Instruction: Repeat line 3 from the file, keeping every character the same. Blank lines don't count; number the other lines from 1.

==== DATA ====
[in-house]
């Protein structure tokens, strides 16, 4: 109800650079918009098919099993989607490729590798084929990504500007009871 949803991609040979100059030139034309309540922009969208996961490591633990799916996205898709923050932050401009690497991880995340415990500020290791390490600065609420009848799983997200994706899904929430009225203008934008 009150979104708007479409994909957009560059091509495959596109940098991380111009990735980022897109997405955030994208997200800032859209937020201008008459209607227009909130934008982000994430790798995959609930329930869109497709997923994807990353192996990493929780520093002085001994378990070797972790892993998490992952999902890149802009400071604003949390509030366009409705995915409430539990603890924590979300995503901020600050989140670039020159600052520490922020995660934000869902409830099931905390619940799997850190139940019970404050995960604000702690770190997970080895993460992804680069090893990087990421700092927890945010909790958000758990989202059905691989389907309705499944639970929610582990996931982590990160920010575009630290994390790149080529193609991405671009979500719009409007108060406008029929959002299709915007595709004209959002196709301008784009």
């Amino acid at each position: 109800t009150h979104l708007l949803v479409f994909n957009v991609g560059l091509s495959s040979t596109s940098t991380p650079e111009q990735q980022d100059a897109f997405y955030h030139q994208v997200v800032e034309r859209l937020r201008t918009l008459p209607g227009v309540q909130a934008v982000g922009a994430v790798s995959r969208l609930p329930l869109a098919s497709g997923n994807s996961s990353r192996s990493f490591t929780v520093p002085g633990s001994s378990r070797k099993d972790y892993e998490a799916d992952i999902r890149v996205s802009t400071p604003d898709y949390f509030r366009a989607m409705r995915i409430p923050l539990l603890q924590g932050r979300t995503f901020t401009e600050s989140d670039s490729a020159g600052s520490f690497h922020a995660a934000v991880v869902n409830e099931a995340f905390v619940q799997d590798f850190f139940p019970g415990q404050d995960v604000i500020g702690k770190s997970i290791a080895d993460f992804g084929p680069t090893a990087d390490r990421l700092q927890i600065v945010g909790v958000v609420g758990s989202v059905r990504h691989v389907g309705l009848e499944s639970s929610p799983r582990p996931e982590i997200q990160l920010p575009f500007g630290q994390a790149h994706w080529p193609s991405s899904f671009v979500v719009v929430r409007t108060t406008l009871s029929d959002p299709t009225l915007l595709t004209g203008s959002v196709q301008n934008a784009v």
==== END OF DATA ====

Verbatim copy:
């Amino acid at each position: 109800t009150h979104l708007l949803v479409f994909n957009v991609g560059l091509s495959s040979t596109s940098t991380p650079e111009q990735q980022d100059a897109f997405y955030h030139q994208v997200v800032e034309r859209l937020r201008t918009l008459p209607g227009v309540q909130a934008v982000g922009a994430v790798s995959r969208l609930p329930l869109a098919s497709g997923n994807s996961s990353r192996s990493f490591t929780v520093p002085g633990s001994s378990r070797k099993d972790y892993e998490a799916d992952i999902r890149v996205s802009t400071p604003d898709y949390f509030r366009a989607m409705r995915i409430p923050l539990l603890q924590g932050r979300t995503f901020t401009e600050s989140d670039s490729a020159g600052s520490f690497h922020a995660a934000v991880v869902n409830e099931a995340f905390v619940q799997d590798f850190f139940p019970g415990q404050d995960v604000i500020g702690k770190s997970i290791a080895d993460f992804g084929p680069t090893a990087d390490r990421l700092q927890i600065v945010g909790v958000v609420g758990s989202v059905r990504h691989v389907g309705l009848e499944s639970s929610p799983r582990p996931e982590i997200q990160l920010p575009f500007g630290q994390a790149h994706w080529p193609s991405s899904f671009v979500v719009v929430r409007t108060t406008l009871s029929d959002p299709t009225l915007l595709t004209g203008s959002v196709q301008n934008a784009v």